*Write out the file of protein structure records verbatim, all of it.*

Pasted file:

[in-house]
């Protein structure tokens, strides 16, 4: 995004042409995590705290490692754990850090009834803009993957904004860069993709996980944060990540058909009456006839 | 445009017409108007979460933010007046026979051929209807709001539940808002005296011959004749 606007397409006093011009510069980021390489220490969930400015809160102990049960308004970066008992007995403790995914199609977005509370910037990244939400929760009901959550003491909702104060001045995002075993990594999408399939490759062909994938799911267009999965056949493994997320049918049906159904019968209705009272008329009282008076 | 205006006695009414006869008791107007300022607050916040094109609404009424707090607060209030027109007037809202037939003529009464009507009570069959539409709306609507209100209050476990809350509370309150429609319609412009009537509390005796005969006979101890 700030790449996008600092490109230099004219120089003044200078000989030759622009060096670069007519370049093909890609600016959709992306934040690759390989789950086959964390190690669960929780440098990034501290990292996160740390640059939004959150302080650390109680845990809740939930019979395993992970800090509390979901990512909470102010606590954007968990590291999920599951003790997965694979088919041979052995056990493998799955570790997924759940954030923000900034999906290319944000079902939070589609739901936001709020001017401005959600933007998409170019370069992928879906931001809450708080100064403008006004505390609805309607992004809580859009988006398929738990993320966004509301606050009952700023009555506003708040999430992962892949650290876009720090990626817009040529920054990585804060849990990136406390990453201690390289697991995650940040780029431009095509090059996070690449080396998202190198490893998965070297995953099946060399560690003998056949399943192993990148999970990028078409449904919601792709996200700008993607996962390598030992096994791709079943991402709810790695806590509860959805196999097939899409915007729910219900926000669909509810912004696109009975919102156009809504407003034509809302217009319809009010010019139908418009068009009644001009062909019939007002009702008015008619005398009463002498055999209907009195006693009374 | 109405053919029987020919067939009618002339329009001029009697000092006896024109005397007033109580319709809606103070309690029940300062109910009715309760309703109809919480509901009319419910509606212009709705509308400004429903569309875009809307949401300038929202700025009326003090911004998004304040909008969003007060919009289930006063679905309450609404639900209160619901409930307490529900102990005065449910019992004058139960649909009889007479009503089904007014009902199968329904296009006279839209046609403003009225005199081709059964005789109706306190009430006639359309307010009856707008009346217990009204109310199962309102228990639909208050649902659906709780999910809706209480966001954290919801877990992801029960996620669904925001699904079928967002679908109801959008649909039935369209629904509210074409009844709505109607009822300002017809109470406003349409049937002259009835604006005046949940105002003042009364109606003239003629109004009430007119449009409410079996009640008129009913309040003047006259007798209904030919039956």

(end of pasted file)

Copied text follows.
[in-house]
């Protein structure tokens, strides 16, 4: 995004042409995590705290490692754990850090009834803009993957904004860069993709996980944060990540058909009456006839 | 445009017409108007979460933010007046026979051929209807709001539940808002005296011959004749 606007397409006093011009510069980021390489220490969930400015809160102990049960308004970066008992007995403790995914199609977005509370910037990244939400929760009901959550003491909702104060001045995002075993990594999408399939490759062909994938799911267009999965056949493994997320049918049906159904019968209705009272008329009282008076 | 205006006695009414006869008791107007300022607050916040094109609404009424707090607060209030027109007037809202037939003529009464009507009570069959539409709306609507209100209050476990809350509370309150429609319609412009009537509390005796005969006979101890 700030790449996008600092490109230099004219120089003044200078000989030759622009060096670069007519370049093909890609600016959709992306934040690759390989789950086959964390190690669960929780440098990034501290990292996160740390640059939004959150302080650390109680845990809740939930019979395993992970800090509390979901990512909470102010606590954007968990590291999920599951003790997965694979088919041979052995056990493998799955570790997924759940954030923000900034999906290319944000079902939070589609739901936001709020001017401005959600933007998409170019370069992928879906931001809450708080100064403008006004505390609805309607992004809580859009988006398929738990993320966004509301606050009952700023009555506003708040999430992962892949650290876009720090990626817009040529920054990585804060849990990136406390990453201690390289697991995650940040780029431009095509090059996070690449080396998202190198490893998965070297995953099946060399560690003998056949399943192993990148999970990028078409449904919601792709996200700008993607996962390598030992096994791709079943991402709810790695806590509860959805196999097939899409915007729910219900926000669909509810912004696109009975919102156009809504407003034509809302217009319809009010010019139908418009068009009644001009062909019939007002009702008015008619005398009463002498055999209907009195006693009374 | 109405053919029987020919067939009618002339329009001029009697000092006896024109005397007033109580319709809606103070309690029940300062109910009715309760309703109809919480509901009319419910509606212009709705509308400004429903569309875009809307949401300038929202700025009326003090911004998004304040909008969003007060919009289930006063679905309450609404639900209160619901409930307490529900102990005065449910019992004058139960649909009889007479009503089904007014009902199968329904296009006279839209046609403003009225005199081709059964005789109706306190009430006639359309307010009856707008009346217990009204109310199962309102228990639909208050649902659906709780999910809706209480966001954290919801877990992801029960996620669904925001699904079928967002679908109801959008649909039935369209629904509210074409009844709505109607009822300002017809109470406003349409049937002259009835604006005046949940105002003042009364109606003239003629109004009430007119449009409410079996009640008129009913309040003047006259007798209904030919039956």